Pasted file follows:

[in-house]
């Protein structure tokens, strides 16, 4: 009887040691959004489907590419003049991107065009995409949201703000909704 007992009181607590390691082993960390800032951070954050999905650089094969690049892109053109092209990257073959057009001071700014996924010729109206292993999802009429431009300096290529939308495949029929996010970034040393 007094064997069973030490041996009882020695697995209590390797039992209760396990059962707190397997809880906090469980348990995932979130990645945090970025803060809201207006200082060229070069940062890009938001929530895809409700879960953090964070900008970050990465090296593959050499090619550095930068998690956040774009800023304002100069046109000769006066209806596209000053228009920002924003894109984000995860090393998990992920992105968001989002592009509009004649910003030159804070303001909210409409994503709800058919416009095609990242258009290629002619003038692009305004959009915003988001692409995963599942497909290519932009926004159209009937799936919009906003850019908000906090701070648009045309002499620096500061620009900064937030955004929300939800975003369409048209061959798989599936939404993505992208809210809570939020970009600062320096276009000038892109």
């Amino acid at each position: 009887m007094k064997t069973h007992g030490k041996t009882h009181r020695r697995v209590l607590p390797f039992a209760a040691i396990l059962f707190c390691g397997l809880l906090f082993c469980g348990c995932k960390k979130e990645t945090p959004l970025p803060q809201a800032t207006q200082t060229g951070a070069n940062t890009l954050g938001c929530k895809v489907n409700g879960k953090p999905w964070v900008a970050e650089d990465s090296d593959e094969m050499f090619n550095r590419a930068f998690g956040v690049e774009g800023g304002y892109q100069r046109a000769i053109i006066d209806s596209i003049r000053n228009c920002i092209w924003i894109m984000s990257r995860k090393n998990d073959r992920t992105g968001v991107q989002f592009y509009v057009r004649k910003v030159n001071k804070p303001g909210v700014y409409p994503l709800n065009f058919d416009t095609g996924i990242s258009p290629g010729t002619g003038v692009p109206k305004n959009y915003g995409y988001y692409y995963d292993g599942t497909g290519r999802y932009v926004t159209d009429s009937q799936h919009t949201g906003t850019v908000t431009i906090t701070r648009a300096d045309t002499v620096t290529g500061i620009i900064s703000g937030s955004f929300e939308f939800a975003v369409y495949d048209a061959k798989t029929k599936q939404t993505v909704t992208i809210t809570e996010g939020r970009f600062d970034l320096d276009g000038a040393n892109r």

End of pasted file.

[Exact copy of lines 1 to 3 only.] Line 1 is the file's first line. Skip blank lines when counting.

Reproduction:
[in-house]
């Protein structure tokens, strides 16, 4: 009887040691959004489907590419003049991107065009995409949201703000909704 007992009181607590390691082993960390800032951070954050999905650089094969690049892109053109092209990257073959057009001071700014996924010729109206292993999802009429431009300096290529939308495949029929996010970034040393 007094064997069973030490041996009882020695697995209590390797039992209760396990059962707190397997809880906090469980348990995932979130990645945090970025803060809201207006200082060229070069940062890009938001929530895809409700879960953090964070900008970050990465090296593959050499090619550095930068998690956040774009800023304002100069046109000769006066209806596209000053228009920002924003894109984000995860090393998990992920992105968001989002592009509009004649910003030159804070303001909210409409994503709800058919416009095609990242258009290629002619003038692009305004959009915003988001692409995963599942497909290519932009926004159209009937799936919009906003850019908000906090701070648009045309002499620096500061620009900064937030955004929300939800975003369409048209061959798989599936939404993505992208809210809570939020970009600062320096276009000038892109």
């Amino acid at each position: 009887m007094k064997t069973h007992g030490k041996t009882h009181r020695r697995v209590l607590p390797f039992a209760a040691i396990l059962f707190c390691g397997l809880l906090f082993c469980g348990c995932k960390k979130e990645t945090p959004l970025p803060q809201a800032t207006q200082t060229g951070a070069n940062t890009l954050g938001c929530k895809v489907n409700g879960k953090p999905w964070v900008a970050e650089d990465s090296d593959e094969m050499f090619n550095r590419a930068f998690g956040v690049e774009g800023g304002y892109q100069r046109a000769i053109i006066d209806s596209i003049r000053n228009c920002i092209w924003i894109m984000s990257r995860k090393n998990d073959r992920t992105g968001v991107q989002f592009y509009v057009r004649k910003v030159n001071k804070p303001g909210v700014y409409p994503l709800n065009f058919d416009t095609g996924i990242s258009p290629g010729t002619g003038v692009p109206k305004n959009y915003g995409y988001y692409y995963d292993g599942t497909g290519r999802y932009v926004t159209d009429s009937q799936h919009t949201g906003t850019v908000t431009i906090t701070r648009a300096d045309t002499v620096t290529g500061i620009i900064s703000g937030s955004f929300e939308f939800a975003v369409y495949d048209a061959k798989t029929k599936q939404t993505v909704t992208i809210t809570e996010g939020r970009f600062d970034l320096d276009g000038a040393n892109r």